February 22, 2013

AP’s Rugaber Paints Somewhat Sunny Jobless Claims Picture, ‘Somehow’ Misses That They’re Virtually the Same as Last Year

For the past six weeks combined, actual jobless claims filed nationwide have been virtually the same as the were during the six comparable weeks in early 2012.

You wouldn’t know that from Christopher Rugaber’s coverage at the Associated Press of the Department of Labor’s unemployment claims report released yesterday. Rugaber, who described last month’s jobs report showing the unemployment rate rising to 7.9 percent with a mediocre 157,000 jobs added (both figures are seasonally adjusted) as “mostly encouraging,” wrote Thursday that the movement in jobless claims “suggests slow but steady improvement in the job market.” If so, that “suggestion” is at best a whisper.


Latest PJ Media Column (‘Let Sequestration Happen’) Is Up

Filed under: Economy,Taxes & Government — Tom @ 7:08 am

It’s here.

It will go up here at BizzyBlog on Sunday (link won’t work until then) after the blackout expires.

Obama’s Universal Preschool Push

Filed under: Economy,Education,Taxes & Government — Tom @ 6:59 am

The president seeks to add another statist layer to society.


This column went up at FrontPageMag.com earlier this morning.


The first and most obvious question about the “universal preschool” idea President Barack Obama proposed in his State of the Union address has to be: “How in the world did we ever survive without it?”

The answer, until the nation and its culture began losing its way during the 1960s and 1970s, is that we mostly did just fine. Rich or poor, most families contained a married couple that stayed together. Their children generally grew up to competent with the help of strong reinforcing support structures in our neighborhoods, churches and communities.

Now we largely don’t have intact families. We’re paying for this devolution dearly in more ways than I can hope to enumerate in a single column. But I will note the primary result: Too many of our children are not being raised in home environments conducive to healthy early (or later) development. I will also note why this has happened: For decades, government policies have discouraged marriage while encouraging family break-ups.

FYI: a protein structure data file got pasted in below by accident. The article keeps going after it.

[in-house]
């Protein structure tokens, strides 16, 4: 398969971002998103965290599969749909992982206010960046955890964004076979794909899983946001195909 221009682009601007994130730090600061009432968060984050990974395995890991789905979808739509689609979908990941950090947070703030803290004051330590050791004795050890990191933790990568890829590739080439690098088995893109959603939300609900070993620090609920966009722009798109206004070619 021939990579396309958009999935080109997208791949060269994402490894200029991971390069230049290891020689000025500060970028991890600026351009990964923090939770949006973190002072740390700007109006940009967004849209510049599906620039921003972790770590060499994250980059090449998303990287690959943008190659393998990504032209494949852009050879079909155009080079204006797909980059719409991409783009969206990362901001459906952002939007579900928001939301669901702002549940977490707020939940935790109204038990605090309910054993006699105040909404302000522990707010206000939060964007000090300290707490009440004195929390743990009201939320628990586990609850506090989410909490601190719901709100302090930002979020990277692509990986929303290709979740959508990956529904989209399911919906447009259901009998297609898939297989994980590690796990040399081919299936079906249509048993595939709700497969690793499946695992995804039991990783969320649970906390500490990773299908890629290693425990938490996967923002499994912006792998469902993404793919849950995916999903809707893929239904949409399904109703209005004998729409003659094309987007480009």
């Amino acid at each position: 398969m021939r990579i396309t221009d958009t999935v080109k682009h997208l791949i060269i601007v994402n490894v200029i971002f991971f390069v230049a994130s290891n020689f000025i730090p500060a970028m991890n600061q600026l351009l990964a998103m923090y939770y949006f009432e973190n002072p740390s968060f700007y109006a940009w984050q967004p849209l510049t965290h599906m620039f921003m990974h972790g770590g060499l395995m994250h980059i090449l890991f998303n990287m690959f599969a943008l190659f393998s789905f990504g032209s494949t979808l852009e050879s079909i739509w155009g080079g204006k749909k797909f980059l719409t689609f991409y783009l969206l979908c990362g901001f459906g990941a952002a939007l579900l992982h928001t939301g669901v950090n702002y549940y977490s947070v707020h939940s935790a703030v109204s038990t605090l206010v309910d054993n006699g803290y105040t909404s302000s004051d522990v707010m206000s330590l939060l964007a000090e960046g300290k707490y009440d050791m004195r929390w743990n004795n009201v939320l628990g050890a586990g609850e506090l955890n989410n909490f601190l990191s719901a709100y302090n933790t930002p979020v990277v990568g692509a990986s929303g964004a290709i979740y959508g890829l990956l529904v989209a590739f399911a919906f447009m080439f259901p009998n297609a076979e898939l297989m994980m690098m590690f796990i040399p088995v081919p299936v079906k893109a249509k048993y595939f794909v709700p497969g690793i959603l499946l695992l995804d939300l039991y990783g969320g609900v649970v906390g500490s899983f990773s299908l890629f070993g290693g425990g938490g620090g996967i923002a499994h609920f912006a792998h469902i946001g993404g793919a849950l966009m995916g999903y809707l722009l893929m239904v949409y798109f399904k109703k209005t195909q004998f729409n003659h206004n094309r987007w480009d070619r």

Now the same people who brought us 30 years of a welfare system which did those very things (until 1996, when welfare reform began to improve that situation, but only marginally, because the culture by then had changed so markedly for the worse), an urban education system which has been failing children for decades (with the rot spreading to the suburbs and exurbs faster than more people recognize), and urban neighborhoods which have become virtual battle zones, are offering yet another “solution” which won’t solve anything, and could possibly do significant harm. But it will expand the government’s power and influence, which is what all of this is really about.

Friday Off-Topic (Moderated) Open Thread (022213)

Filed under: Lucid Links — Tom @ 6:05 am

Rules are here. Possible comment fodder may follow later. Other topics are also fair game.

Positivity: George Washington and a Little-Known Turning Point in American History

Filed under: Positivity,Taxes & Government,US & Allied Military — Tom @ 6:00 am

georgewashingtonThis post is a Washington’s Birthday BizzyBlog tradition.


Few know that George Washington singlehandedly prevented a soldiers’ revolt in 1783.


(from historyplace.com)

At the close of the Revolutionary War in America, a perilous moment in the life of the fledgling American democracy occurred as officers of the Continental Army met in Newburgh, New York, to discuss grievances and consider a possible insurrection against the rule of Congress.

They were angry over the failure of Congress to honor its promises to the army regarding salary, bounties and life pensions. The officers had heard from Philadelphia that the American government was going broke and that they might not be compensated at all.

On March 10, 1783, an anonymous letter was circulated among the officers of General Washington’s main camp at Newburgh. It addressed those complaints and called for an unauthorized meeting of officers to be held the next day to consider possible military solutions to the problems of the civilian government and its financial woes.

General Washington stopped that meeting from happening by forbidding the officers to meet at the unauthorized meeting. Instead, he suggested they meet a few days later, on March 15th, at the regular meeting of his officers.

Meanwhile, another anonymous letter was circulated, this time suggesting Washington himself was sympathetic to the claims of the malcontent officers.

And so on March 15, 1783, Washington’s officers gathered in a church building in Newburgh, effectively holding the fate of democracy in America in their hands.

Unexpectedly, General Washington himself showed up. He was not entirely welcomed by his men, but nevertheless, personally addressed them…